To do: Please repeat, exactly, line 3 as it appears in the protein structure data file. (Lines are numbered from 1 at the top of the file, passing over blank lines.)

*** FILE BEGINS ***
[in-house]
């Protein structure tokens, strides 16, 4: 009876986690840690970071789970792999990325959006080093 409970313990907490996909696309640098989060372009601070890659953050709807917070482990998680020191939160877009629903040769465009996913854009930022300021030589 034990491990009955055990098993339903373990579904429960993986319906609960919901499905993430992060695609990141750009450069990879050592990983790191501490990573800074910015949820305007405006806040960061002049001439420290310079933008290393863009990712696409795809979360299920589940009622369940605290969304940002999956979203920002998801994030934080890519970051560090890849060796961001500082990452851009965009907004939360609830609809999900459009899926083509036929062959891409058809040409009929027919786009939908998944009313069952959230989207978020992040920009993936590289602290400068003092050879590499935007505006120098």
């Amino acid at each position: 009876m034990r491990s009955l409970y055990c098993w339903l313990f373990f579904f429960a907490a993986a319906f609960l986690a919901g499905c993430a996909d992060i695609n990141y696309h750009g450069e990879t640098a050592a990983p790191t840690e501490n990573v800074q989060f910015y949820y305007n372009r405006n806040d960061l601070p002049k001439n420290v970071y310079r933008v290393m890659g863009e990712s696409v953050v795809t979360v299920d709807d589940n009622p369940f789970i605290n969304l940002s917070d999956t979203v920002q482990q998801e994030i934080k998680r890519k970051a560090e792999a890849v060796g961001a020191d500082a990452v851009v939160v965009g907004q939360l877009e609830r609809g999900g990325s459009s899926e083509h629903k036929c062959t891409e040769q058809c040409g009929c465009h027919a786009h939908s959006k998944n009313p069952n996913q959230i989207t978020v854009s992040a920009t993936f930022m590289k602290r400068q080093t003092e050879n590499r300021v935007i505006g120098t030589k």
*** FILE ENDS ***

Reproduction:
């Amino acid at each position: 009876m034990r491990s009955l409970y055990c098993w339903l313990f373990f579904f429960a907490a993986a319906f609960l986690a919901g499905c993430a996909d992060i695609n990141y696309h750009g450069e990879t640098a050592a990983p790191t840690e501490n990573v800074q989060f910015y949820y305007n372009r405006n806040d960061l601070p002049k001439n420290v970071y310079r933008v290393m890659g863009e990712s696409v953050v795809t979360v299920d709807d589940n009622p369940f789970i605290n969304l940002s917070d999956t979203v920002q482990q998801e994030i934080k998680r890519k970051a560090e792999a890849v060796g961001a020191d500082a990452v851009v939160v965009g907004q939360l877009e609830r609809g999900g990325s459009s899926e083509h629903k036929c062959t891409e040769q058809c040409g009929c465009h027919a786009h939908s959006k998944n009313p069952n996913q959230i989207t978020v854009s992040a920009t993936f930022m590289k602290r400068q080093t003092e050879n590499r300021v935007i505006g120098t030589k």